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Psychological Distress and Lifestyle of Malay Medical Students


avatar Zafirah Hani Ramli 1 , avatar Salwa Hanim Mohd Saifuddin 1 , avatar Nur Farah Liyana Kamaruddin 1 , avatar Muhammad Wafiuddin Ahmad 1 , avatar Nurzhafri Zakaria 1 , avatar Nor Aini Mohd Noor 2 , avatar Eizwan Hamdie Yusoff 3 , avatar Salmi Razali 3 , *

1 Faculty of Medicine, Universiti Teknologi MARA (UiTM), Batu Caves, Selangor, Malaysia

2 Discipline of Population Health and Preventive Medicine, Faculty of Medicine, Universiti Teknologi MARA (UiTM), Batu Caves, Selangor, Malaysia

3 Discipline of Psychological and Behavioural Medicine, Faculty of Medicine, Universiti Teknologi MARA (UiTM), Batu Caves, Selangor, Malaysia

How to Cite: Hani Ramli Z, Hanim Mohd Saifuddin S, Liyana Kamaruddin N F, Wafiuddin Ahmad M, Zakaria N, et al. Psychological Distress and Lifestyle of Malay Medical Students. J Med Edu. 2016;15(2):e105490.
doi: 10.22037/jme.v15i2.10243.


Journal of Medical Education: 15 (2); e105490
Published Online: July 20, 2016
Article Type: Research Article
Received: October 12, 2015
Accepted: June 28, 2016


Background and Purpose: Medical education is a laborious program which may give negative consequences on the physical and psychological health of medical students. The aims of this study were to evaluate psychological distress among Malay medical students and to assess its relationship with their lifestyle.Methods: A cross-sectional study was conducted among 221 Malay medical students. Psychological distress and lifestyle were assessed using Depression, Anxiety and Stress Scale (DASS-21) and Health-Promoting Lifestyle Profile II (HPLPII) respectively.Results: About 30.8% of Malay medical students had mild to extremely severe depressive symptoms, 62.9 % showed mild to extremely severe anxiety symptoms, and 34.9% of them had mild to extremely severe stress. The depressive subscale was significantly higher among female than male students (Z=-2.613, P=0.009). There was a significant negative correlation between total psychological distress and spiritual growth (r=-0.217, P=0.001). Depression was found not only negatively correlated with spiritual growth (r =-0.328, P=0.000) but also interpersonal relationship (r=-0.161, P=0.016). Stress was inversely correlated with physical activity (r =-0.172, P=0.011). Preclinical students had significantly better scores in health responsibility (Z=-2.301, P=0.021), interpersonal relationship (Z=-2.840, P=0.005), stress management (Z=-2.339, P=0.019), spiritual growth (Z=-2.483, P=0.013) and nutrition and diet (Z =-2.456, P=0.014) than clinical students.Conclusions: Malay medical students had significant symptoms that indicate psychological distress that related to their lifestyle. This warrants further psychiatric evaluation and management for them to be good and safe future doctors.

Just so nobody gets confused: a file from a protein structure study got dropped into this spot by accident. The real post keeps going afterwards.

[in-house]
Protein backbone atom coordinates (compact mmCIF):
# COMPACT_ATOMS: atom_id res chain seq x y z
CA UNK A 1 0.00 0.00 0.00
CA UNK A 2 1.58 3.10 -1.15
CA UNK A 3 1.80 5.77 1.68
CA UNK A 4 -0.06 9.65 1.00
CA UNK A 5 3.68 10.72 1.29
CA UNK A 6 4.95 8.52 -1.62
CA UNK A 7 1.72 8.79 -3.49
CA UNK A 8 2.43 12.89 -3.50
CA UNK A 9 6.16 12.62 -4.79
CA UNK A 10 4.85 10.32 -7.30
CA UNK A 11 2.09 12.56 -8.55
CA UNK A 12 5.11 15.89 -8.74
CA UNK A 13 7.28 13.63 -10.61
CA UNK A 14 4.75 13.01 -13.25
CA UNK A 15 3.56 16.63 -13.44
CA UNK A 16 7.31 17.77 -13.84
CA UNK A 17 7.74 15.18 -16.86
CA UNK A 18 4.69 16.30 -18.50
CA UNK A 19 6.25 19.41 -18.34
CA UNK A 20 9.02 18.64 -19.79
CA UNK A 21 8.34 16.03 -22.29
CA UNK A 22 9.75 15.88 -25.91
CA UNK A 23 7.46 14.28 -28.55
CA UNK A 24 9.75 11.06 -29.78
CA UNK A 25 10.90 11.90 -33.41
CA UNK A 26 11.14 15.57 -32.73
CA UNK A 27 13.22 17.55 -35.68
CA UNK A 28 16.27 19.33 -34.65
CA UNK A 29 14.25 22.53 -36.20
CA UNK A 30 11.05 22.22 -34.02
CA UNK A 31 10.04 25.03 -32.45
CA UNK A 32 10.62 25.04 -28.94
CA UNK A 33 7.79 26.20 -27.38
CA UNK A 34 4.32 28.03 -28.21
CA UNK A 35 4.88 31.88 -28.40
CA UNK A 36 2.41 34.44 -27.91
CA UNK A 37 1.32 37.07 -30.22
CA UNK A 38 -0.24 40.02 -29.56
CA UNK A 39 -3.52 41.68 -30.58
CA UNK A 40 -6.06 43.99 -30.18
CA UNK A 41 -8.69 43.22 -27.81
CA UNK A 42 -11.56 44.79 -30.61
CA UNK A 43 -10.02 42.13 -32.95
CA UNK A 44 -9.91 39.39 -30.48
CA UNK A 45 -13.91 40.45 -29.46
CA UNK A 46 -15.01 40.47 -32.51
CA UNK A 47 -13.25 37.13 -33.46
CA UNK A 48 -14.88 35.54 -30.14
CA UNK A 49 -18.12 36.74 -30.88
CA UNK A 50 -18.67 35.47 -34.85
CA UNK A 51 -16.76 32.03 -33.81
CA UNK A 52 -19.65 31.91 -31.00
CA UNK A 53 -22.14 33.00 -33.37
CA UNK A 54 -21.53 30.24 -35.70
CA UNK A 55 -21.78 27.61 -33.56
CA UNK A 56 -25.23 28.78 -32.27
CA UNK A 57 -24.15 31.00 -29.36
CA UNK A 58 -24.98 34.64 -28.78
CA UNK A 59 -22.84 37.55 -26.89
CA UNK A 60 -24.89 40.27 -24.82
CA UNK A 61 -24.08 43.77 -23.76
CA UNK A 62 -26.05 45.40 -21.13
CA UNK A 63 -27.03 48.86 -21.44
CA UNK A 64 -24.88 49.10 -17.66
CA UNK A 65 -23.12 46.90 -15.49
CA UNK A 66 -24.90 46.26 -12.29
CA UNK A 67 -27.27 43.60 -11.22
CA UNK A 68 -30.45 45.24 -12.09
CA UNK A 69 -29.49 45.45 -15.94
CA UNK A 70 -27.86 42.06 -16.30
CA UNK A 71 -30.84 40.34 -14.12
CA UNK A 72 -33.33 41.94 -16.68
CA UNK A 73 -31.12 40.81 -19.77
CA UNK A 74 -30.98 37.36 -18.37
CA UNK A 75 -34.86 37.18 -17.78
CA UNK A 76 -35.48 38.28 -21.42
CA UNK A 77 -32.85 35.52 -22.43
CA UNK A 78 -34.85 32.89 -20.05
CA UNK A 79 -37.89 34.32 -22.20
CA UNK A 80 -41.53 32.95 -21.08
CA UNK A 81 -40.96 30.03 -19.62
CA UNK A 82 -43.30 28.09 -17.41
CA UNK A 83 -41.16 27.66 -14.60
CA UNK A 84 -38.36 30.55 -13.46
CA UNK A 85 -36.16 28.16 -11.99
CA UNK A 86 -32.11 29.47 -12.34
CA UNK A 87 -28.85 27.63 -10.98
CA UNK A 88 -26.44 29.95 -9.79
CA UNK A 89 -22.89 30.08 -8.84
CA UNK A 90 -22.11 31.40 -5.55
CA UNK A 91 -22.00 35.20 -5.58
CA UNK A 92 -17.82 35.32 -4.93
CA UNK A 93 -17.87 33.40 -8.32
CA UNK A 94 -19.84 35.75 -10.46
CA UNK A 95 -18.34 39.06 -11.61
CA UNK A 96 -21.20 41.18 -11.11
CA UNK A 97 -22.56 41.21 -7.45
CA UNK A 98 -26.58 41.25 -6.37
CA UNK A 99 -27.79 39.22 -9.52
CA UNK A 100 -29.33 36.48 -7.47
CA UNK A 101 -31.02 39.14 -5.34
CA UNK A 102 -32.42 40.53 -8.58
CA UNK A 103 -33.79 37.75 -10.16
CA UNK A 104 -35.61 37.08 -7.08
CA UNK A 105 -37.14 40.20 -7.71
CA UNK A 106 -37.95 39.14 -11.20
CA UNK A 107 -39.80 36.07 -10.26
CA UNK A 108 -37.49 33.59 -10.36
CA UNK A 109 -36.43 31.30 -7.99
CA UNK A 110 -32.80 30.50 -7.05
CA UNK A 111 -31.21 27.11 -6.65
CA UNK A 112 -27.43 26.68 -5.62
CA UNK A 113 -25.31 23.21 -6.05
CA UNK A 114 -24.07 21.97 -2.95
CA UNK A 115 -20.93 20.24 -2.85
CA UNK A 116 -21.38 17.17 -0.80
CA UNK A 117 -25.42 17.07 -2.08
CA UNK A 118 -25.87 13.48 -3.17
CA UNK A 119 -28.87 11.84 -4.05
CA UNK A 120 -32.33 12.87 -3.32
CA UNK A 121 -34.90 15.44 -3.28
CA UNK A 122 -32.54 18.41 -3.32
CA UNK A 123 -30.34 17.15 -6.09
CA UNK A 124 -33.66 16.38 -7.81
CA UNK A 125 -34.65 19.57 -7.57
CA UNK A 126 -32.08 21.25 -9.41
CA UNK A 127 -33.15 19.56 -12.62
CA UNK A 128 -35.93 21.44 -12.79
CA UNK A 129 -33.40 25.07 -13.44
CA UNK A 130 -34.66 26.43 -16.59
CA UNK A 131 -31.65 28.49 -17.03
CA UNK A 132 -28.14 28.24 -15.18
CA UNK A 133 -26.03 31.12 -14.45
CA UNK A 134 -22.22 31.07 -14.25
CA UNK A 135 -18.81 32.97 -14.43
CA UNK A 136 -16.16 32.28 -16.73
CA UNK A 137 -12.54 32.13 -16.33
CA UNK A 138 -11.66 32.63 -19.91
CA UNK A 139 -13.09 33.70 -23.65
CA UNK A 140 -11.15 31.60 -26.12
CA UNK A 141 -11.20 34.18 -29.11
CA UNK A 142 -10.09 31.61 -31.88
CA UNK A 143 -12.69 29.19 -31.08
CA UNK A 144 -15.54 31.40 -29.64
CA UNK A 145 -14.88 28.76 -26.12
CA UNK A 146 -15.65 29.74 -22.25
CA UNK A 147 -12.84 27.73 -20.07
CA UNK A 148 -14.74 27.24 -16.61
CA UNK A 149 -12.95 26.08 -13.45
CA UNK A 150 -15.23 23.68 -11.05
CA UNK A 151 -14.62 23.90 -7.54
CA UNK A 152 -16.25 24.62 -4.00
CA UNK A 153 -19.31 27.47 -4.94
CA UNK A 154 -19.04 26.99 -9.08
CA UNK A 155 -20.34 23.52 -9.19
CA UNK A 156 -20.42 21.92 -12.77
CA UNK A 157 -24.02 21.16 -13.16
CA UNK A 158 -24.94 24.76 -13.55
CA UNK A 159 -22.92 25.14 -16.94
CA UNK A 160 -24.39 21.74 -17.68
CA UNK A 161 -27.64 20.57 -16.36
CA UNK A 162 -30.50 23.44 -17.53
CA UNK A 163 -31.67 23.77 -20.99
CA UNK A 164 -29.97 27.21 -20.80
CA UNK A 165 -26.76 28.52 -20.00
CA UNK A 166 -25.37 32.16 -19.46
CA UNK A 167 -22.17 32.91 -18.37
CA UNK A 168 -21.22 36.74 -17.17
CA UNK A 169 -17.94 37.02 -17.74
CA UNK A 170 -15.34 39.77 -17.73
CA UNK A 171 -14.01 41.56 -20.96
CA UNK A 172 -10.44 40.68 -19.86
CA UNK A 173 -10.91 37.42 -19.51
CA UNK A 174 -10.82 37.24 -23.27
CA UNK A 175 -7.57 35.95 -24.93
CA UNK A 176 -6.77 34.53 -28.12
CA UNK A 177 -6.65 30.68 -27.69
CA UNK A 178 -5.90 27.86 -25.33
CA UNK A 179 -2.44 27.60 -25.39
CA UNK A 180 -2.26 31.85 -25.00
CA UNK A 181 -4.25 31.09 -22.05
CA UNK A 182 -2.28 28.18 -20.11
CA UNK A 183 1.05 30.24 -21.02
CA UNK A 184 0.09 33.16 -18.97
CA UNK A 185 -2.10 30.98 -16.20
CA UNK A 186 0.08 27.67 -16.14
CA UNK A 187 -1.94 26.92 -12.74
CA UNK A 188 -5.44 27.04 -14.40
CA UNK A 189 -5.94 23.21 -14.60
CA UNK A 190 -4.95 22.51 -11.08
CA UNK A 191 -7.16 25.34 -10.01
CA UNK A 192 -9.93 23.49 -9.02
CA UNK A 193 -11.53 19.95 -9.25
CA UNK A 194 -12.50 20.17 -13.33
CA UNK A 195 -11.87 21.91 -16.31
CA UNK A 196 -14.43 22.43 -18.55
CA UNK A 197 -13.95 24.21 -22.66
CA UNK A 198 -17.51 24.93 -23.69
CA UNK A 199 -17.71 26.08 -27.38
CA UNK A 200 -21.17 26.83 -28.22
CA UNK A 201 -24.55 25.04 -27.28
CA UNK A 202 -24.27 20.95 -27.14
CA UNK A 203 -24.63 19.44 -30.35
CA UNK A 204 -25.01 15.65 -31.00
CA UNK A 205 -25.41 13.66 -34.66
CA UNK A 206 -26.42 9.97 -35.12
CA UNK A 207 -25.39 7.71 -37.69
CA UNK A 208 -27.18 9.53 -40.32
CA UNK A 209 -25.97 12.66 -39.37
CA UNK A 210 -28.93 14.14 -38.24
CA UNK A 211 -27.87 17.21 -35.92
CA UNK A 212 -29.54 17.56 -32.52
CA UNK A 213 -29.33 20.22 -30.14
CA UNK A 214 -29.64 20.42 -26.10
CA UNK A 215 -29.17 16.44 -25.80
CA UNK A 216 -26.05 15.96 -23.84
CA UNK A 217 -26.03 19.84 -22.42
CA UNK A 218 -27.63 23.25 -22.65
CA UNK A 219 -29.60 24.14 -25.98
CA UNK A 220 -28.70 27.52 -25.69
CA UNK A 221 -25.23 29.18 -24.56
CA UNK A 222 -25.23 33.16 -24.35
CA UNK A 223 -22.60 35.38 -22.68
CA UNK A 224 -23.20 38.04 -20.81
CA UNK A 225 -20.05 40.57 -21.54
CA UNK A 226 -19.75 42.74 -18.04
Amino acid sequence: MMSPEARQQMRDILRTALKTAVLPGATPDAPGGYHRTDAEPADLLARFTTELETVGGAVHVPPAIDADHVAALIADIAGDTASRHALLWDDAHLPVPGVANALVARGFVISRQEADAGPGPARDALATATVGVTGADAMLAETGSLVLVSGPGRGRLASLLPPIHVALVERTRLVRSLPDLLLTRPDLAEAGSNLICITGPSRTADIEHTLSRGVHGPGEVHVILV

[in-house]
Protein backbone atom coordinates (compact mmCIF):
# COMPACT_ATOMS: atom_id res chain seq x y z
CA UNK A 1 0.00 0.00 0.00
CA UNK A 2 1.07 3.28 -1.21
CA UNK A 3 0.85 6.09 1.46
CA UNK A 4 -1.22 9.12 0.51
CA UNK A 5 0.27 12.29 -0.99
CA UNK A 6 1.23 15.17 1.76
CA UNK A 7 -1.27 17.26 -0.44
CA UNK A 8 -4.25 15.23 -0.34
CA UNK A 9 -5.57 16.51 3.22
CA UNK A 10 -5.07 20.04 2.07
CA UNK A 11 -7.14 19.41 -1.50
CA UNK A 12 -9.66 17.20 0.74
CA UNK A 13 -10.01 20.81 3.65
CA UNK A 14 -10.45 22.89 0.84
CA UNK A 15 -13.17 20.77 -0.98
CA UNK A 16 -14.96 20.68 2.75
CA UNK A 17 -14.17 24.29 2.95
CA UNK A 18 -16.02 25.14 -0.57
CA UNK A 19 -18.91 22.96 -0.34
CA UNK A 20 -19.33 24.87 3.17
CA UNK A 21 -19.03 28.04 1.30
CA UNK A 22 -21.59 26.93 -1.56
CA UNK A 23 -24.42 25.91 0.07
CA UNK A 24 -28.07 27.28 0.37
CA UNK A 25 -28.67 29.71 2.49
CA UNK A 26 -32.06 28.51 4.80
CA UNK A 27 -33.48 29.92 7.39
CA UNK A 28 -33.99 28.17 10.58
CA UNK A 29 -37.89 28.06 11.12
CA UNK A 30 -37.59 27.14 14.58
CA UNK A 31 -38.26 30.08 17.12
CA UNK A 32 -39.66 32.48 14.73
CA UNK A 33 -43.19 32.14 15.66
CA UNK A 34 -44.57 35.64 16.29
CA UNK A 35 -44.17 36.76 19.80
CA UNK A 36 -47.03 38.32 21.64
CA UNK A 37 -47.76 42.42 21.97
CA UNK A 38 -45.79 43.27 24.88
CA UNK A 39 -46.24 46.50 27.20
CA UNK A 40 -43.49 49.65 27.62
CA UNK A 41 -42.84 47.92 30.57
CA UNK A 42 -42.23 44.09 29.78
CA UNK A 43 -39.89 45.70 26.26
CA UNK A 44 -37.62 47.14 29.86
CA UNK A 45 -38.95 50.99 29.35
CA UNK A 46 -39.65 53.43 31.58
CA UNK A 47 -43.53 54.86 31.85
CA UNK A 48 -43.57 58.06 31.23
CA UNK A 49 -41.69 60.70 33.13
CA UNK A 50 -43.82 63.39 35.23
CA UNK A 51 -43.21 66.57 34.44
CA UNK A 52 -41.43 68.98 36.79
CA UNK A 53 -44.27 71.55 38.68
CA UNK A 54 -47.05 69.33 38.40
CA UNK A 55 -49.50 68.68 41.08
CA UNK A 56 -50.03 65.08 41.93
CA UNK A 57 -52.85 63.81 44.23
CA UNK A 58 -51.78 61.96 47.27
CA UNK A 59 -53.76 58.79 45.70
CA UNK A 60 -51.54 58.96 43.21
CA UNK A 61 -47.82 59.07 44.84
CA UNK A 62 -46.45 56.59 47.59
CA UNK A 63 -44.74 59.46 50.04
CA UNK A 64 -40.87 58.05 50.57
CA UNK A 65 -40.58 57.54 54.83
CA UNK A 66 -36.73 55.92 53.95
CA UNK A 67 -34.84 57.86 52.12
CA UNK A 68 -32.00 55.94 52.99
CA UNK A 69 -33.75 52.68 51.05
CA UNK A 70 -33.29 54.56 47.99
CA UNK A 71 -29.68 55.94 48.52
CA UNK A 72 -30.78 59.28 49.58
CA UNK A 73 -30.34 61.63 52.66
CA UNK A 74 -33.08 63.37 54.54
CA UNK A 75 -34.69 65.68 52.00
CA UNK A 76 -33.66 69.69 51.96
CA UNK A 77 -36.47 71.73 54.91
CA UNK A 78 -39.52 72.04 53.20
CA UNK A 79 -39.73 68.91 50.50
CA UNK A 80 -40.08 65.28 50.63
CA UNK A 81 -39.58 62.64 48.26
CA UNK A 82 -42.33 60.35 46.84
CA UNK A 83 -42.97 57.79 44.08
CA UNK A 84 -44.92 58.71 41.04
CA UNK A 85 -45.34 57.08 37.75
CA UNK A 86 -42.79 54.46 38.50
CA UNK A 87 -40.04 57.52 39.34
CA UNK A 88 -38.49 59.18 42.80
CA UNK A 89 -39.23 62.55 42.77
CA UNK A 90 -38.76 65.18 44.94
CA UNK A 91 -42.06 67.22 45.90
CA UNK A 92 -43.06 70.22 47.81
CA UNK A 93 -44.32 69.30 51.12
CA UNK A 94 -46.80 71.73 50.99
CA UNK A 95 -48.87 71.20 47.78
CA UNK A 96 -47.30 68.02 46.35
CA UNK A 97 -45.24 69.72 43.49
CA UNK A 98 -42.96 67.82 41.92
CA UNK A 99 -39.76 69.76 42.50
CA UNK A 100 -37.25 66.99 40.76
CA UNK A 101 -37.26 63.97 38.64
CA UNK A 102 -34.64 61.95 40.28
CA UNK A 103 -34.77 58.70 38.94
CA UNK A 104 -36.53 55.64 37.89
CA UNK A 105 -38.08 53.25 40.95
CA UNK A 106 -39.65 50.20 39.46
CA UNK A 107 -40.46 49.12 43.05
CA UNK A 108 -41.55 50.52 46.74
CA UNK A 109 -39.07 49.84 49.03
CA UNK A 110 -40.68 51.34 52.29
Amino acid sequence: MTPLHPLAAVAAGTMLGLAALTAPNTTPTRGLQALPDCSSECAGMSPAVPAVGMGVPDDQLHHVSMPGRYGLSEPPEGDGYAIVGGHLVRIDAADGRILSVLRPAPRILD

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© 2016, Journal of Medical Education. This is an open-access article distributed under the terms of the Creative Commons Attribution-NonCommercial 4.0 International License ( which permits copy and redistribute the material just in noncommercial usages, provided the original work is properly cited.